Pensions Research Accountants Group publishes revised guidance on Pension scheme financial statements and going concern
The Pensions Research Accountants Group (PRAG) has published updated guidance on pension scheme financial statements and going concern (December 2020).
The PRAG guidance will be of assistance to accounts preparers and pension scheme auditors. It will also help pension scheme trustees to understand their responsibilities for the preparation of a going concern assessment for their scheme and in preparing that assessment.
Publication of the PRAG guidance follows the earlier publication of joint guidance by ICAS, ICAEW and PRAG on Pension scheme reports and financial statements, and related matters in the context of the COVID-19 pandemic (May 2020).
The PRAG guidance is only available to PRAG members who can access it via the PRAG website.
The guide’s introduction provides the following context:
“For the majority of pension schemes the going concern assessment should be straightforward. However, there will inevitably be instances where the going concern assessment will be more challenging and disclosures more sensitive. These situations will need to be dealt with based on their particular circumstances and key to this will be early and clear communication to all interested parties of the going concern disclosure requirements for pension scheme financial statements and their associated auditor’s reports.”
While the FRC’s accounting and financial reporting requirements, and audit requirements around going concern apply to entities generally, the PRAG guidance is tailored to the circumstances of UK pension schemes (other than public service pension schemes) and is therefore a valuable industry resource. The guidance applies to both defined benefit (DB) and defined contribution (DC) schemes.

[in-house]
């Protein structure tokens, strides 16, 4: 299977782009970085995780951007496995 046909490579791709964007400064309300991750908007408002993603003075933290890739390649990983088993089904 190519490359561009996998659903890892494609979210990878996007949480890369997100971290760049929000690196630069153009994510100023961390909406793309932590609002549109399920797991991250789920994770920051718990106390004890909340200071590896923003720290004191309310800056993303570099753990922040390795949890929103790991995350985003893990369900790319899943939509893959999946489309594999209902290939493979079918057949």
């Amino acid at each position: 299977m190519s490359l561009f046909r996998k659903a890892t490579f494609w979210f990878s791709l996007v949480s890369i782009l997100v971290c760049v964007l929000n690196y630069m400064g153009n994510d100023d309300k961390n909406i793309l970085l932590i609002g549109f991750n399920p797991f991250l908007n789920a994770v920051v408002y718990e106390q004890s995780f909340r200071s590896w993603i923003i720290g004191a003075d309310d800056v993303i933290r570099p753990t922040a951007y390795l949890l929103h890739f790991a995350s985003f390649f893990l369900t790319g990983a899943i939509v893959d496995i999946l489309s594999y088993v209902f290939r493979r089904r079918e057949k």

The going concern concept does not play the same fundamental role in the preparation of pension scheme financial statements as it does for other entities as the majority of assets are held at fair value and liabilities to pay future benefits are not recognised. However, as things stand interpreting the going concern concept for pension schemes requires greater focus than in previous years, not least because of the additional procedures auditors must conduct in order to comply with revised ISA (UK) 570.
Among the changes to the revised ISA (UK) are greater emphasis on the need for the auditor to demonstrate how they have challenged management’s going concern assessment concern, and to thoroughly test the adequacy of the supporting evidence and evaluate the risk of management bias.
Pension trustees will need to make complex and sometimes difficult judgements about the going concern status of their scheme and the guidance will support them in doing so by providing examples of matters and circumstances that may lead to non-going concern or material uncertainty disclosures in the financial statements. It also provides a template for a going concern assessment, including examples of the key matters considered by the trustees in making their assessment and examples of evidence to support conclusions reached.
Christine is a member of the PRAG SORP Working Party and the PRAG Going Concern Working Party.
Read the revised guidance
The revised guidance is available to PRAG members via the member zone of the PRAG website.